L. S. Ayres and Company was the first modern Indianapolis department store in Indianapolis and long one of the city’s major retailers.

L. S. Ayres downtown store at the intersection of Washington and Meridian Streets, 1945 Credit: W. H. Bass Photo Company Collection, Indiana Historical Society View Source

In 1872, Lyman S. Ayres bought controlling interest in the Trade Palace, a well-established dry and fancy goods store at 26-28 West Washington Street, operated by N. R. Smith and Company. The partnership name was changed to N. R. Smith and Ayres, with Ayres remaining in New York to serve as the resident buyer for the store.

In 1874, Ayres moved his family to Indianapolis after he bought N. R. Smith’s interest in the store and changed the name to L. S. Ayres & Company. In 1875, Ayres relocated his store across the street to 33-37 West Washington Street in a new three-story building. He had a progressive concern for the welfare of his employees and personable customer service. He also was ahead of his time with the early use of gas, incandescent lighting, and telephones. L. S. Ayres & Company was the first retailer in the city to install elevators and the first in the state to have glass merchandise showcases.

Lyman S. Ayres, ca. 1890s Credit: Indiana Historical Society View Source

Frederic M. Ayres, Lyman’s son, assumed control of the store upon his father’s death in 1896. Ayres incorporated the store as L. S. Ayres & Company with himself as president and began a period of internal expansion. He built a new eight-story store at 1-15 West Washington Street on land purchased by his father in the heart of the shopping district. Opened on October 2, 1905, Ayres was the first retailer in Indianapolis to use the modern concept of a department store.

The original arrangement of the store began with six departments. Less-expensive dry goods were in the economy basement, which included a soda fountain with 125 varieties of sodas. The main floor sold dry goods such as cravats, collars, combs, underwear, laces, nightshirts, perfume, jewelry, and walking sticks. The second floor contained goods by-the-yard and millinery; the third floor stocked ready-made garments for men, women, and children; and interior decorations occupied the fourth floor. The fifth floor’s elegant Tea Room, with its monogrammed china and seating for 300, soon became a popular meeting place, especially for women. The sixth floor housed up to 180 dressmakers who made ready-to-wear clothing and special orders, while carpenters on the seventh floor manufactured picture frames and cabinets, and served as upholsterers. The receiving and marking room was on the eighth floor.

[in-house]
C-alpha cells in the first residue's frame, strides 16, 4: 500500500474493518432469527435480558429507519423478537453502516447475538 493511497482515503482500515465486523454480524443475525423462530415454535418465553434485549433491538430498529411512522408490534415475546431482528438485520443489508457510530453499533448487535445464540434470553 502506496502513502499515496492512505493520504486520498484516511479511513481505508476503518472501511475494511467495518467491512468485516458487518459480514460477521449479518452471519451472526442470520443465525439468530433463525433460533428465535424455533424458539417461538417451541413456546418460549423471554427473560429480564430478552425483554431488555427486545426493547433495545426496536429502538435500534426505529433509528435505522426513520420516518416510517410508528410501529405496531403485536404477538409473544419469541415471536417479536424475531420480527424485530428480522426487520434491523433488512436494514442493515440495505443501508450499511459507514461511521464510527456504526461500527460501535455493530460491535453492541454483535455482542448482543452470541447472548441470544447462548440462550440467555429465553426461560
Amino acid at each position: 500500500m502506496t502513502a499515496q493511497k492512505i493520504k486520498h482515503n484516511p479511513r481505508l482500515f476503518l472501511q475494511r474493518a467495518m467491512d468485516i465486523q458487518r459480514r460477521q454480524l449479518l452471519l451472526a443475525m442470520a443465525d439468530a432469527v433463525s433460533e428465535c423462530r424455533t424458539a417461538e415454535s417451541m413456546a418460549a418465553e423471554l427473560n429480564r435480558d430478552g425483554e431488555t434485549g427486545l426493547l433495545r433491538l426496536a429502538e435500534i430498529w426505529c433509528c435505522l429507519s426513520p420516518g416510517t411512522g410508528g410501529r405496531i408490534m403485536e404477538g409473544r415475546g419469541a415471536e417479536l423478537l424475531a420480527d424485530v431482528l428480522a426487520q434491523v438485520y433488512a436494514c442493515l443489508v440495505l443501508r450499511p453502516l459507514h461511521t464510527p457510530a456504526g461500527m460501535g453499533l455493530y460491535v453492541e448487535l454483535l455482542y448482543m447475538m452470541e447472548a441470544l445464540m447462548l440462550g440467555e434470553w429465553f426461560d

The store arrangement and size grew and changed over the years. This was due in part to Ayres’ ability to attract and develop talented employees. For example, Flora Krauch, the company’s first female executive, arrived at L. S. Ayres in 1909 from Chicago’s exclusive infants’ wear retailer, A. Starr Best, to spearhead the opening of L. S. Ayres’ infants’ and children’s department. By 1917, Krauch expanded the original 500-square-foot space she single-handedly operated to 21,000 square feet and 40 employees.

A store newsletter, originally called E-A-Log, appeared in 1914, and an in-store training program began in the early 1920s. The store provided employee benefits such as vacations, insurance, and Christmas bonuses, which continued even during the Great Depression.

Interior of L.S. Ayres and Co., 1916 Credit: W. H. Bass Photo Company Collection, Indiana Historical Society View Source

Recognized as a progressive and influential retailer, L. S. Ayres & Company joined nine other leading non-competing national department store retailers in a cooperative information-sharing organization founded in 1916. This organization was the Retail Research Association (RRA). L. S. Ayres & Company already exchanged some business ideas and information with six Midwest stores of comparable size, but membership in the RRA indicated L. S. Ayres’ recognition as a nationally competitive store.

L. S. Ayres gained global reach in March 1918 when the Associated Merchandising Corporation (AMC), an RRA affiliate, organized to buy cooperatively and keep accounting records in a similar manner to share profit and sales information. By 1920 the AMC maintained buying offices in London, Paris, Berlin, Brussels, and Milan. It entered China in 1929.